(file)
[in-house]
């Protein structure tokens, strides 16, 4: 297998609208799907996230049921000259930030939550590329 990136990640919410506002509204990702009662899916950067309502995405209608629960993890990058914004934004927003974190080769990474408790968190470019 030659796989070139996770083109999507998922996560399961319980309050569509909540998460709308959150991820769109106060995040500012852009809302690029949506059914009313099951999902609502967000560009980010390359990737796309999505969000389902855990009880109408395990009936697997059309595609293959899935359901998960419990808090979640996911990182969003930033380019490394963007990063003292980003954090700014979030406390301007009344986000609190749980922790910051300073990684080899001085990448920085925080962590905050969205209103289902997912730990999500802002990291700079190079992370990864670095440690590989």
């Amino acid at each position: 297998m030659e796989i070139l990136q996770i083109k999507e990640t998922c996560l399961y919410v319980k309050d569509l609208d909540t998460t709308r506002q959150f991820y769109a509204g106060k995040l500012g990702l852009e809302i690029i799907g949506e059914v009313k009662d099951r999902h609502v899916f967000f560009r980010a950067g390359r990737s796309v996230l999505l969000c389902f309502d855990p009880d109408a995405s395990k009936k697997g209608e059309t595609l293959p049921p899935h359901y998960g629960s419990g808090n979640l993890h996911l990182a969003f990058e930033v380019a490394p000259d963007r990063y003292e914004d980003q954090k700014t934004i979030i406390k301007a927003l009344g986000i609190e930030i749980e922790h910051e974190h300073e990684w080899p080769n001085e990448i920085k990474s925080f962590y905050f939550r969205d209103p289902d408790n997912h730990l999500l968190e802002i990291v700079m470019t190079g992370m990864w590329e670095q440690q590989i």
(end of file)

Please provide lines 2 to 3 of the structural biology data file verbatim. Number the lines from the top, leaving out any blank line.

């Protein structure tokens, strides 16, 4: 297998609208799907996230049921000259930030939550590329 990136990640919410506002509204990702009662899916950067309502995405209608629960993890990058914004934004927003974190080769990474408790968190470019 030659796989070139996770083109999507998922996560399961319980309050569509909540998460709308959150991820769109106060995040500012852009809302690029949506059914009313099951999902609502967000560009980010390359990737796309999505969000389902855990009880109408395990009936697997059309595609293959899935359901998960419990808090979640996911990182969003930033380019490394963007990063003292980003954090700014979030406390301007009344986000609190749980922790910051300073990684080899001085990448920085925080962590905050969205209103289902997912730990999500802002990291700079190079992370990864670095440690590989």
């Amino acid at each position: 297998m030659e796989i070139l990136q996770i083109k999507e990640t998922c996560l399961y919410v319980k309050d569509l609208d909540t998460t709308r506002q959150f991820y769109a509204g106060k995040l500012g990702l852009e809302i690029i799907g949506e059914v009313k009662d099951r999902h609502v899916f967000f560009r980010a950067g390359r990737s796309v996230l999505l969000c389902f309502d855990p009880d109408a995405s395990k009936k697997g209608e059309t595609l293959p049921p899935h359901y998960g629960s419990g808090n979640l993890h996911l990182a969003f990058e930033v380019a490394p000259d963007r990063y003292e914004d980003q954090k700014t934004i979030i406390k301007a927003l009344g986000i609190e930030i749980e922790h910051e974190h300073e990684w080899p080769n001085e990448i920085k990474s925080f962590y905050f939550r969205d209103p289902d408790n997912h730990l999500l968190e802002i990291v700079m470019t190079g992370m990864w590329e670095q440690q590989i």